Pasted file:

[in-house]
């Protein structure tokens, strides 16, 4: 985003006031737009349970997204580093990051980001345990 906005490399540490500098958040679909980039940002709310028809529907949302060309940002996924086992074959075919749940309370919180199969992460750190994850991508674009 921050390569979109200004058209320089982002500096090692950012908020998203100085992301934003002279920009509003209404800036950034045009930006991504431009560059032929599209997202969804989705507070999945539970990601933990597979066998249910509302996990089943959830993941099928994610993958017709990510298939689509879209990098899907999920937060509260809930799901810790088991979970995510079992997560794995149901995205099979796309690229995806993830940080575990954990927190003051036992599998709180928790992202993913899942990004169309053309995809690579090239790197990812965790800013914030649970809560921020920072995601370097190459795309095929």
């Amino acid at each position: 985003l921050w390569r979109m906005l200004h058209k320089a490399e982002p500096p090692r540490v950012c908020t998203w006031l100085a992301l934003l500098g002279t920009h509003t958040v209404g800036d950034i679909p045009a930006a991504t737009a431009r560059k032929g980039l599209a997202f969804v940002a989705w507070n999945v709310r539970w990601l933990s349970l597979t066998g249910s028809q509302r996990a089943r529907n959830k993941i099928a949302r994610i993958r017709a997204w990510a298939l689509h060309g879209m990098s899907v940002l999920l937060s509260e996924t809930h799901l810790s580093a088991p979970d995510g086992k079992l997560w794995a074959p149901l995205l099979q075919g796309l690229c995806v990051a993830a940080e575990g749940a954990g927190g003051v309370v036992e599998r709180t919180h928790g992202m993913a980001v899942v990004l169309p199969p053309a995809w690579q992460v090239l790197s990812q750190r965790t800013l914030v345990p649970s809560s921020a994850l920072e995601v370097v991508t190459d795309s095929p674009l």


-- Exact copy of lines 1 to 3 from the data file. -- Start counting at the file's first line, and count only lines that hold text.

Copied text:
[in-house]
């Protein structure tokens, strides 16, 4: 985003006031737009349970997204580093990051980001345990 906005490399540490500098958040679909980039940002709310028809529907949302060309940002996924086992074959075919749940309370919180199969992460750190994850991508674009 921050390569979109200004058209320089982002500096090692950012908020998203100085992301934003002279920009509003209404800036950034045009930006991504431009560059032929599209997202969804989705507070999945539970990601933990597979066998249910509302996990089943959830993941099928994610993958017709990510298939689509879209990098899907999920937060509260809930799901810790088991979970995510079992997560794995149901995205099979796309690229995806993830940080575990954990927190003051036992599998709180928790992202993913899942990004169309053309995809690579090239790197990812965790800013914030649970809560921020920072995601370097190459795309095929």
């Amino acid at each position: 985003l921050w390569r979109m906005l200004h058209k320089a490399e982002p500096p090692r540490v950012c908020t998203w006031l100085a992301l934003l500098g002279t920009h509003t958040v209404g800036d950034i679909p045009a930006a991504t737009a431009r560059k032929g980039l599209a997202f969804v940002a989705w507070n999945v709310r539970w990601l933990s349970l597979t066998g249910s028809q509302r996990a089943r529907n959830k993941i099928a949302r994610i993958r017709a997204w990510a298939l689509h060309g879209m990098s899907v940002l999920l937060s509260e996924t809930h799901l810790s580093a088991p979970d995510g086992k079992l997560w794995a074959p149901l995205l099979q075919g796309l690229c995806v990051a993830a940080e575990g749940a954990g927190g003051v309370v036992e599998r709180t919180h928790g992202m993913a980001v899942v990004l169309p199969p053309a995809w690579q992460v090239l790197s990812q750190r965790t800013l914030v345990p649970s809560s921020a994850l920072e995601v370097v991508t190459d795309s095929p674009l």